Need a New Year’s Resolution? Check Your Estate Plan!

By Chris Tymchuck
Founding Attorney

A Minneapolis Estate Planning Attorney Explains Why You Should Make a Resolution to Review Your Estate Planning Documents This Year

Are you tired of the same old New Year’s resolutions? Not inspired by promises to lose weight, start exercising and eat better? How about an original idea?  One that won’t take too long and will allow you to cross a resolution off your list pretty quickly?

Review your estate planning documents.

I know what you’re thinking. Reading legal documents doesn’t sound like an enjoyable way to start a new year. But, hear me out. Reviewing your documents does not mean you have to read them cover to cover. The task is much simpler than that.  You simply need to review your will, trust, and powers of attorney to ensure they still comply with your wishes. These documents not only determine who will receive your property when you die, but also likely determine who has the right to make financial and major medical decisions during your lifetime. You took the time to have these documents drafted, so do me a favor and make sure you are still comfortable with the beneficiaries and designations you made.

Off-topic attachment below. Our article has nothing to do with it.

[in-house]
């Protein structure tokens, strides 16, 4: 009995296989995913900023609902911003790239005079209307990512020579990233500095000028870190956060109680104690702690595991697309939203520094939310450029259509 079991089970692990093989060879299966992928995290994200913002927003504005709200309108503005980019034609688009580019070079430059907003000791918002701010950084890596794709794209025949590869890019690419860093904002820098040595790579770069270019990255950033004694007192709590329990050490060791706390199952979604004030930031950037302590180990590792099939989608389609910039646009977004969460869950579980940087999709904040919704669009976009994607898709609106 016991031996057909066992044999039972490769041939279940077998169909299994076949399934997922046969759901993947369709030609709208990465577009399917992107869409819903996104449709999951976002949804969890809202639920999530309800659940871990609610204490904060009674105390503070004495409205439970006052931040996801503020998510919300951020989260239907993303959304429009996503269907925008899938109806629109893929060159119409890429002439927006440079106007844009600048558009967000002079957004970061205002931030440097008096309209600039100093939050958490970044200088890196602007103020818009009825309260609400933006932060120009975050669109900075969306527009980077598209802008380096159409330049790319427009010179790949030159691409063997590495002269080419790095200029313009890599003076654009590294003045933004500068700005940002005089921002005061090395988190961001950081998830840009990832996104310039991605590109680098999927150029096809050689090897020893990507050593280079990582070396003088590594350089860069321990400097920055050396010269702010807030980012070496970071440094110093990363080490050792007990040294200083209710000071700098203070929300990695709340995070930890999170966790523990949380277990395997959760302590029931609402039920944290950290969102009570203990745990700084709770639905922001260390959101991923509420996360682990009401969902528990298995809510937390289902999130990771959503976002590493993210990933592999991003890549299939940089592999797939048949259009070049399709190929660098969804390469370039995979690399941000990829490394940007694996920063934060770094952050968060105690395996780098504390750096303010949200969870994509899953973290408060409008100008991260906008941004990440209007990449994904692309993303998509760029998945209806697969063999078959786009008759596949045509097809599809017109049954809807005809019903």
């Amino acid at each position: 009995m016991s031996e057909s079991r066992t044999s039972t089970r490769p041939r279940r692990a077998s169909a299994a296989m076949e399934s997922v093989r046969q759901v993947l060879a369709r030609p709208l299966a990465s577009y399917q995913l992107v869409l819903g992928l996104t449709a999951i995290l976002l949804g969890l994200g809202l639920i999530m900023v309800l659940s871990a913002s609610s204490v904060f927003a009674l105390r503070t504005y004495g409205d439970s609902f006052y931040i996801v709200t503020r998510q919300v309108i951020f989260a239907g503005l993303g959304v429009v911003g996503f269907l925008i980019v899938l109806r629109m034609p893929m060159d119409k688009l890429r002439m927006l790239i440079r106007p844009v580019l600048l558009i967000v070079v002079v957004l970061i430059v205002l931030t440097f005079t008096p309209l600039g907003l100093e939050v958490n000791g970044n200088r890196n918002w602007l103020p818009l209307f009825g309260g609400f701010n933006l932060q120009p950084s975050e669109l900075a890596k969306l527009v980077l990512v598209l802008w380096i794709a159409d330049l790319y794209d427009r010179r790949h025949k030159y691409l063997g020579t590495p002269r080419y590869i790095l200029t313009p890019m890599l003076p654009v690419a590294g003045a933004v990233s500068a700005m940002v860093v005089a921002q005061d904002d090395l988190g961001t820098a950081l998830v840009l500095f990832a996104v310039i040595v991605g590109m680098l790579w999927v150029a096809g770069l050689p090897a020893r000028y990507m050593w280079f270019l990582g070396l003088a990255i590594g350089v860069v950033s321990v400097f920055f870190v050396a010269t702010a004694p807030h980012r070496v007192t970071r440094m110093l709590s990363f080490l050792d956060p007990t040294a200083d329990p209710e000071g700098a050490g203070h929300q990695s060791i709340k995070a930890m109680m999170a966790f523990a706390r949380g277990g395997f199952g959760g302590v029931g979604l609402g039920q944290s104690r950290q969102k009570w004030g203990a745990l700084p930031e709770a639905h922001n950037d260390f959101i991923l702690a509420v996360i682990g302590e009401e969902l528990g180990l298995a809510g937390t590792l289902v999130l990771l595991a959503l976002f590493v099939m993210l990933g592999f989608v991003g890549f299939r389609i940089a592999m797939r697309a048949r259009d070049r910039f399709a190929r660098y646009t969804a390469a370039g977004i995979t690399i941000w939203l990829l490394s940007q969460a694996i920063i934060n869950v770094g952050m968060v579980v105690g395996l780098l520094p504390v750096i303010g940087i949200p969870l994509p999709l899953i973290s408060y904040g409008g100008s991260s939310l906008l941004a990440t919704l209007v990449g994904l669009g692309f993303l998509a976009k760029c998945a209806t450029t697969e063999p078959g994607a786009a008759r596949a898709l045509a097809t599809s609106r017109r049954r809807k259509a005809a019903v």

To make it even easier, this post provides a basic checklist of items we suggest you review annually (make it a New Year’s tradition!).

  • The birth or adoption of a new child or grandchild
  • A child or grandchild is now an adult
  • Death or change in circumstances of the guardian named in your will for minor children
  • Changes in your number of dependents, such as the addition of caring for an adult
  • Change in your financial or other goals
  • Marriage or divorce
  • Illness or disability of your spouse or a beneficiary
  • Change in your life or long-term care insurance coverage
  • Purchasing a home or other large asset
  • Large increases or decreases in the value of assets, such as investments
  • If you or your spouse receives a large inheritance or gift
  • Changes in federal or state laws covering taxes and investments
  • If any family member passes away, becomes ill, or becomes disabled
  • Death or change in circumstance of your executor or trustee
  • Career changes, such as a new job, promotion, or if you start or close a business

If any of these life changes have occurred, please call our office now to set up an appointment with a qualified Minnesota Estate Planning Lawyer to discuss revising your estate plan to ensure it still meets your needs.

About the Author
As a Minneapolis Estate Planning and Probate attorney I help build and protect families through the adoption, estate planning, and probate processes. I also have experience working with families on issues related to their small businesses. I know how difficult it is to find time to plan for the future and I am here to help walk you through it.